Friday, 5 November 2010
The Walkmen - Lisbon
There's a question that is constantly floating about the worlds of computer games that goes something along the lines of this: "Are computer games art?". The answer, of course, is impossible to even consider because Art itself is subjective, and the broad brush strokes given to anything that is suddenly proclaimed to be artful is nothing short of redundant these days. If suddenly, someone, somewhere was to figure it out and understand if or if not the latest Gears of War title was Art then would anything change? Would it be a validation of the medium? Would it change people’s opinions of gamers and games to any degree? My sceptical mind says no, but that day will come. To some, it already has - I would say it has came close; in certain games, such as Okami and Mass Effect, where the uniqueness of the medium is shown unabashedly, with artistic merit, to say that the work and sales of all these people who work on these massive projects needs recognition from people outside the medium is not required.
I say this because it is related to the music industry as a whole, in a way. You see, bands recently have became almost corporate entities - the actual market forecasts of massive multinational companies are dictated by the performance of the albums that they have invested in. Does the recent album by Coldplay feel artful because it is music, or is it less artful due to gestation period upon which millions of pounds were spent on production? Are Hollywood films still artful when they are staunchly formulaic to make money? As I stated at the start, it is neither here nor there for me to say, nor is it for anyone else to define. Art is just something that is and in this 21st century world we live within, like it or not, we need to have a definition of something we cannot define. I like to think of it as Quantum Criticism.
This relates to the Walkmen ever so slightly, so I'll admit that we have gone off topic even before I have started to discuss the band, and the album, so we should probably start I think. Firstly, let me explain the Walkmen as they are to me. I saw them away back in the hazy days of 2002. I guess it was by accident rather than by design, but I had been exposed to them via the way of The Rat which, I guess, is how most people back in those times would have as MTV 2 was playing the hell out of the video. The song was all I knew. That cold night in Edinburgh where, after a few illicit beers, we missed our last train back to Glasgow and my friends and I waited for a father to pick us up and take us back home. I didn’t persue the Walkmen after that gig.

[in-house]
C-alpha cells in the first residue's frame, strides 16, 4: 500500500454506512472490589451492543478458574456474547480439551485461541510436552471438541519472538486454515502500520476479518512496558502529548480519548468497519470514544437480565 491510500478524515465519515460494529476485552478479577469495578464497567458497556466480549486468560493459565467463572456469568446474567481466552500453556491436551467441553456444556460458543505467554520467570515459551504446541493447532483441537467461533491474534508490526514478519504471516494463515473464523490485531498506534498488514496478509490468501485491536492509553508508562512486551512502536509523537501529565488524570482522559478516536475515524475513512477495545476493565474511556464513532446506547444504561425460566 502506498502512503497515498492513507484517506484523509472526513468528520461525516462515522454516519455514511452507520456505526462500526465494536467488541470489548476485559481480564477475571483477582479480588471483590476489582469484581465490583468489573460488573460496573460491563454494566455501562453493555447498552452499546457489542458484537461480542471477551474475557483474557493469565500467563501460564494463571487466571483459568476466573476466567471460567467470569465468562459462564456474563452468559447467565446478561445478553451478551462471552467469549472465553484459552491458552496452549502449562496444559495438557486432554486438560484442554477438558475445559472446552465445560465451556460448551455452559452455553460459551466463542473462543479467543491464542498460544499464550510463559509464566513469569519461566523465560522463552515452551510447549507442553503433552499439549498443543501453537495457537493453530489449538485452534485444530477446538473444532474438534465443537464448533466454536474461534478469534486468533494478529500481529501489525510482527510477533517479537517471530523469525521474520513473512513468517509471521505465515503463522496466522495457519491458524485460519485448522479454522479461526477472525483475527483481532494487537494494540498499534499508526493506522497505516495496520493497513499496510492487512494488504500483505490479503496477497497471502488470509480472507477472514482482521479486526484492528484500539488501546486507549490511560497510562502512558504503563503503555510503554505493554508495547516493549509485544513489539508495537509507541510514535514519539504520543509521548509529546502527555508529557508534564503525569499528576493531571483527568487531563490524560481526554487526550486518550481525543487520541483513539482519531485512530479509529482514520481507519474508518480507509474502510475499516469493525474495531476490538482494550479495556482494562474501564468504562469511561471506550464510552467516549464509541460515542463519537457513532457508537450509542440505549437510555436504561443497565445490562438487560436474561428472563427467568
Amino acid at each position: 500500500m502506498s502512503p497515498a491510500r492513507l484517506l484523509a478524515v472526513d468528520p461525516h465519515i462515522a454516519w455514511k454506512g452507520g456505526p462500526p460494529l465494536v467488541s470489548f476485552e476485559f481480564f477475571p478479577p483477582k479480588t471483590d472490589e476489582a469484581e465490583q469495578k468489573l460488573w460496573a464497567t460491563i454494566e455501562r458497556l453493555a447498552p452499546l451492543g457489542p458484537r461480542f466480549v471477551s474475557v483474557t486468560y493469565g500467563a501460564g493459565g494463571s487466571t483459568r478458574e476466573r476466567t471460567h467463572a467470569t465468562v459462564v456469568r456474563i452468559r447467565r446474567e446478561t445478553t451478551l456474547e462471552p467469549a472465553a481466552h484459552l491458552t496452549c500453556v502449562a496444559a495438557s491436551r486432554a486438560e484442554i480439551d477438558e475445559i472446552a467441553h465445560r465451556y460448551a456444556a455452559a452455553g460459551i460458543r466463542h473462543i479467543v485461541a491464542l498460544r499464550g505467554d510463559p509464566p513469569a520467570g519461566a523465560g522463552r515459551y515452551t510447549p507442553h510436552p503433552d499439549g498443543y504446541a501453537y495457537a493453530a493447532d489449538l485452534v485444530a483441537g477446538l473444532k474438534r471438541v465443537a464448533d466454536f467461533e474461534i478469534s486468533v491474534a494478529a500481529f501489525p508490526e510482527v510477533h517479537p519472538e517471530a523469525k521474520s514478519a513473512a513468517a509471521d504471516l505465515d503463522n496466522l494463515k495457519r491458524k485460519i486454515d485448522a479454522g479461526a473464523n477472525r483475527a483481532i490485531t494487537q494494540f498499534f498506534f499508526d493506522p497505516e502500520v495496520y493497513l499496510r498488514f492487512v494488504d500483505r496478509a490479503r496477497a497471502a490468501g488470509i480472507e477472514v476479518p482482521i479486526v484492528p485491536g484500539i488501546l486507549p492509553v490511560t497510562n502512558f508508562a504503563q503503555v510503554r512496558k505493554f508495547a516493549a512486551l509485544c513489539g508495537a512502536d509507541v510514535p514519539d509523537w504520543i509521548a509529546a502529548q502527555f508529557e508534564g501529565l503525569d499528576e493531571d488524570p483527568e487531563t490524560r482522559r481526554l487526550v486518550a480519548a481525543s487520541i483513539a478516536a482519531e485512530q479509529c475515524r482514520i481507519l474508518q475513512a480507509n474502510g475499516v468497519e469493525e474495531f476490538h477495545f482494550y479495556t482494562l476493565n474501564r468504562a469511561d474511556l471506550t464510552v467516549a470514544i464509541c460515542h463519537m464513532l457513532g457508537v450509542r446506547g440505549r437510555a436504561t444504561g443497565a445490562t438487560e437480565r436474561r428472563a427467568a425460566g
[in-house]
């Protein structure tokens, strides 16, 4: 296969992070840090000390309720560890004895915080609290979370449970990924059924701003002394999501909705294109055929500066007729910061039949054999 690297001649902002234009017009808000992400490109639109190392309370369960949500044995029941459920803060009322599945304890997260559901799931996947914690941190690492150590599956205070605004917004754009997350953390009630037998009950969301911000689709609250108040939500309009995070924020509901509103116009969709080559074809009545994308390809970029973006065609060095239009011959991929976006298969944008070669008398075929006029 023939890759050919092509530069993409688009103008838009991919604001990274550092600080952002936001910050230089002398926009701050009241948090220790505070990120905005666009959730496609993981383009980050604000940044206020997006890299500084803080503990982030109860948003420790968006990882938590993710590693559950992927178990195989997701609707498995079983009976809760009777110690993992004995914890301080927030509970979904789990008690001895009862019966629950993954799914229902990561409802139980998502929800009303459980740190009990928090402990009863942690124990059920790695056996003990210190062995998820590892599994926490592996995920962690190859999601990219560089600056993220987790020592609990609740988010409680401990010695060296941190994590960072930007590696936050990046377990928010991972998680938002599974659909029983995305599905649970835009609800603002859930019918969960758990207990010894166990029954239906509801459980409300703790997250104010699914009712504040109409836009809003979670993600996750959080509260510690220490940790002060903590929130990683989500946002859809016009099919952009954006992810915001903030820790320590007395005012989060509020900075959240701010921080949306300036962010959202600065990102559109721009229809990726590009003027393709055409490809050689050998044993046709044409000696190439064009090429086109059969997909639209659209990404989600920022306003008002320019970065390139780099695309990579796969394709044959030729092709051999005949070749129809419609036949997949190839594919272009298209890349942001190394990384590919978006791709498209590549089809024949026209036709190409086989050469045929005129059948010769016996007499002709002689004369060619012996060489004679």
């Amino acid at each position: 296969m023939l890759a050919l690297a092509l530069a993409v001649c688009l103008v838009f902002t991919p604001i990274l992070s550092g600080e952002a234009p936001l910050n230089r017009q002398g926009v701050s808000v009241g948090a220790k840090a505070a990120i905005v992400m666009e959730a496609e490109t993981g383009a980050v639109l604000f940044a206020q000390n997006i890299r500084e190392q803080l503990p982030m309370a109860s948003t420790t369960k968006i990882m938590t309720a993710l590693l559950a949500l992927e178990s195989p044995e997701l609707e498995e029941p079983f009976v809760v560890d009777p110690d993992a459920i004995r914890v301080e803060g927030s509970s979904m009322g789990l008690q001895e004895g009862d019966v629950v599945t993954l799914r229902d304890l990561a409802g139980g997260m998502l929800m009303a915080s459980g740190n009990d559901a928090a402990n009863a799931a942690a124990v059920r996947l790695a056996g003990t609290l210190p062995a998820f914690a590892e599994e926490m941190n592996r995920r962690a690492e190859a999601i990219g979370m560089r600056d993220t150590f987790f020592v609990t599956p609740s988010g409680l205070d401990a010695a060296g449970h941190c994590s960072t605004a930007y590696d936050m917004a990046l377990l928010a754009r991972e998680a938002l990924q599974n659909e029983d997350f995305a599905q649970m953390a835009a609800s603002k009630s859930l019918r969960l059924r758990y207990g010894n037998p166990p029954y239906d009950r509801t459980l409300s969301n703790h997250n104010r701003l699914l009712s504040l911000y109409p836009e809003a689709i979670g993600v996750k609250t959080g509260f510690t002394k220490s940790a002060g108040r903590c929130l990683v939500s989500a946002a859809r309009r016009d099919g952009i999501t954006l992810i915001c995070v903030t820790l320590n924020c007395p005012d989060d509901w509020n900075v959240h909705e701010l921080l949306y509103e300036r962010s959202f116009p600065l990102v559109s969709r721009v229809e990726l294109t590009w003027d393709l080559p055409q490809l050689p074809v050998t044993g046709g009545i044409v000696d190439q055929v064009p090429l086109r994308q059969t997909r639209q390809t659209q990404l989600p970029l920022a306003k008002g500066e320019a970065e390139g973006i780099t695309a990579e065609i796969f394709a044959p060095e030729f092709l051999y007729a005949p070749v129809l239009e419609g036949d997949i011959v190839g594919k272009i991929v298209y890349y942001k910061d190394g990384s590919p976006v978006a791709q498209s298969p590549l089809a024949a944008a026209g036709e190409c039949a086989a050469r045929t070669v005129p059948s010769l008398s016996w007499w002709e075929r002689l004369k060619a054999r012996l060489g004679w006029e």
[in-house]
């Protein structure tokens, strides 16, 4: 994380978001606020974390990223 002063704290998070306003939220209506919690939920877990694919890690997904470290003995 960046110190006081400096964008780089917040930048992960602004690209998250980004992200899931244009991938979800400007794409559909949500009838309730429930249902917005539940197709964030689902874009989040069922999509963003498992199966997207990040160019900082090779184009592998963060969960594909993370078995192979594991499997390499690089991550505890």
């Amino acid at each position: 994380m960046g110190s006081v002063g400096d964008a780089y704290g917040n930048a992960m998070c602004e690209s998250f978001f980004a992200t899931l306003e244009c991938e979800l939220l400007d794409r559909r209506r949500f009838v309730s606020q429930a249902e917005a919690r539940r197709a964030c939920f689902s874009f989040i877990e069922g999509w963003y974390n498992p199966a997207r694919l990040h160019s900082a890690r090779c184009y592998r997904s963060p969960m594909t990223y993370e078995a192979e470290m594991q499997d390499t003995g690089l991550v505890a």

In full circle I rediscovered them again in my adulthood just before the release of You & Me was announced. I picked up the three albums prior to You & Me and started to pick their subtleties apart. Then, with one swoop, You & Me came along and gave me one of my all time favourite albums. The slow, measured, slick build up from all the songs actually gave me one of my first ever amateur reviews. In this short, badly written, and well misspelled review (I gave it 8/9, an arbitrary scale not needed anymore) I quite surprisingly made a valid point that “I feel that if I had been involved with them any early [sic] ...I wouldn’t have understood the point of The Walkmen”.
With this, their sixth studio album, Lisbon, the band has the problem of having to follow up their masterpiece. There is no doubt that You & Me is their most impressive body of work to date and it feels like the album the rest were written to allow for, Lisbon is the sound of a band realising that they have managed it, and they can relax and spread out in their new found peace. However, don’t mistake that observation for it being complacent – straight away on Lisbon there is an immediacy of difference. More brass horns and less dark piano crawl over this record, and the vocals are sounding warmer with every track. If this album was to be described as a season it would be spring, but a dark, twisted, malevolent spring in which the flowers are all blooming and the trees are back in colour... but the flowers are blues and blacks and the leaves have grown back in autumn colours.
Inside the album there is a feeling that the album is artful. This bring me back to my first point, in a round a bout way. There’s a sense that the band are working their way through a plan, an almost mapped out journey of destinations and like most journeys there are blips and bumps along the way. The scenery is beautiful and the album soars beyond it’s early forefathers in most, if not all, the tracks, but is solemnly covered by its direct predecessor. Imagine that the first albums where cityscapes; the tumbling suburbs and the hostile industrial landscapes, the last two albums are the wonderful countryside of calm. Whilst the band are making music that feels timeless, like an old band used to, the rest of the world is screaming ahead into Autotuned Soylent Green futures, and this timelessness is present in not only the instrumentation, or the vocals, but right in the Walkmen’s life blood. The album feels artful because it is not new, it’s old, and it feels like an album used to feel. Lisbon is as good as You & Me without being You & Me again, and that’s some of the highest praise the album can be given.